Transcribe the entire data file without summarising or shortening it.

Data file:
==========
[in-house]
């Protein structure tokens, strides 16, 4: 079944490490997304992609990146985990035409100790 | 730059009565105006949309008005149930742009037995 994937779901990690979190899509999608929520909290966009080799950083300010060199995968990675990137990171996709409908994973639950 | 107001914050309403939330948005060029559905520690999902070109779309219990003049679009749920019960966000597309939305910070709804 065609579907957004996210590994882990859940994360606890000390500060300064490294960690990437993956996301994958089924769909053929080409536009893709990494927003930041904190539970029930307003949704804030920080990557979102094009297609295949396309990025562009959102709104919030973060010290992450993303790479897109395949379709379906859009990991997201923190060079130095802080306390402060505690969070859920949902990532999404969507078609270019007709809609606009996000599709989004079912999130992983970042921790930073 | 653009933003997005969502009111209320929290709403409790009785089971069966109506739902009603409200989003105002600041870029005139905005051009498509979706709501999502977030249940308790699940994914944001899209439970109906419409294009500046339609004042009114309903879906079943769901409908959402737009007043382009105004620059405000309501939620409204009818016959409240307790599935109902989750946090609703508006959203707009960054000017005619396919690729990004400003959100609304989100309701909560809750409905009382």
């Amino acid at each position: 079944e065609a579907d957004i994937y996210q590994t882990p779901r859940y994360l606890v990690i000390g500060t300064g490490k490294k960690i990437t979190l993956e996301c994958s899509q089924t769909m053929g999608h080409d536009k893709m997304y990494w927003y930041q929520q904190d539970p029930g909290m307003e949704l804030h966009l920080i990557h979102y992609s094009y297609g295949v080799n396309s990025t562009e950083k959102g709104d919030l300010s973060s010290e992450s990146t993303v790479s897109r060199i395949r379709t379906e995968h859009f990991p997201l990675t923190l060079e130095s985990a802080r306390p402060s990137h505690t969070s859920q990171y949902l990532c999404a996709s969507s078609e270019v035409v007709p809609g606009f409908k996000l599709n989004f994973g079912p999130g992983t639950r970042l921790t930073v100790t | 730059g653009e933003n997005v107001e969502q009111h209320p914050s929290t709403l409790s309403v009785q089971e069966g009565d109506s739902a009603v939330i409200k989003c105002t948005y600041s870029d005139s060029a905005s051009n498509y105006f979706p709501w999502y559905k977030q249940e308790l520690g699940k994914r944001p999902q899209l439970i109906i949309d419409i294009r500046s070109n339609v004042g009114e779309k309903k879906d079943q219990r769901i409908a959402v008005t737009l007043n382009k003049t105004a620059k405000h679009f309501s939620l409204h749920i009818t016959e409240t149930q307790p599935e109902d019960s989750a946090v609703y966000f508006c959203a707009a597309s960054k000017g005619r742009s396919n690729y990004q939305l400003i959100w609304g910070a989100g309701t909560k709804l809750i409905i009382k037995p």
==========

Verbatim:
[in-house]
């Protein structure tokens, strides 16, 4: 079944490490997304992609990146985990035409100790 | 730059009565105006949309008005149930742009037995 994937779901990690979190899509999608929520909290966009080799950083300010060199995968990675990137990171996709409908994973639950 | 107001914050309403939330948005060029559905520690999902070109779309219990003049679009749920019960966000597309939305910070709804 065609579907957004996210590994882990859940994360606890000390500060300064490294960690990437993956996301994958089924769909053929080409536009893709990494927003930041904190539970029930307003949704804030920080990557979102094009297609295949396309990025562009959102709104919030973060010290992450993303790479897109395949379709379906859009990991997201923190060079130095802080306390402060505690969070859920949902990532999404969507078609270019007709809609606009996000599709989004079912999130992983970042921790930073 | 653009933003997005969502009111209320929290709403409790009785089971069966109506739902009603409200989003105002600041870029005139905005051009498509979706709501999502977030249940308790699940994914944001899209439970109906419409294009500046339609004042009114309903879906079943769901409908959402737009007043382009105004620059405000309501939620409204009818016959409240307790599935109902989750946090609703508006959203707009960054000017005619396919690729990004400003959100609304989100309701909560809750409905009382």
């Amino acid at each position: 079944e065609a579907d957004i994937y996210q590994t882990p779901r859940y994360l606890v990690i000390g500060t300064g490490k490294k960690i990437t979190l993956e996301c994958s899509q089924t769909m053929g999608h080409d536009k893709m997304y990494w927003y930041q929520q904190d539970p029930g909290m307003e949704l804030h966009l920080i990557h979102y992609s094009y297609g295949v080799n396309s990025t562009e950083k959102g709104d919030l300010s973060s010290e992450s990146t993303v790479s897109r060199i395949r379709t379906e995968h859009f990991p997201l990675t923190l060079e130095s985990a802080r306390p402060s990137h505690t969070s859920q990171y949902l990532c999404a996709s969507s078609e270019v035409v007709p809609g606009f409908k996000l599709n989004f994973g079912p999130g992983t639950r970042l921790t930073v100790t | 730059g653009e933003n997005v107001e969502q009111h209320p914050s929290t709403l409790s309403v009785q089971e069966g009565d109506s739902a009603v939330i409200k989003c105002t948005y600041s870029d005139s060029a905005s051009n498509y105006f979706p709501w999502y559905k977030q249940e308790l520690g699940k994914r944001p999902q899209l439970i109906i949309d419409i294009r500046s070109n339609v004042g009114e779309k309903k879906d079943q219990r769901i409908a959402v008005t737009l007043n382009k003049t105004a620059k405000h679009f309501s939620l409204h749920i009818t016959e409240t149930q307790p599935e109902d019960s989750a946090v609703y966000f508006c959203a707009a597309s960054k000017g005619r742009s396919n690729y990004q939305l400003i959100w609304g910070a989100g309701t909560k709804l809750i409905i009382k037995p």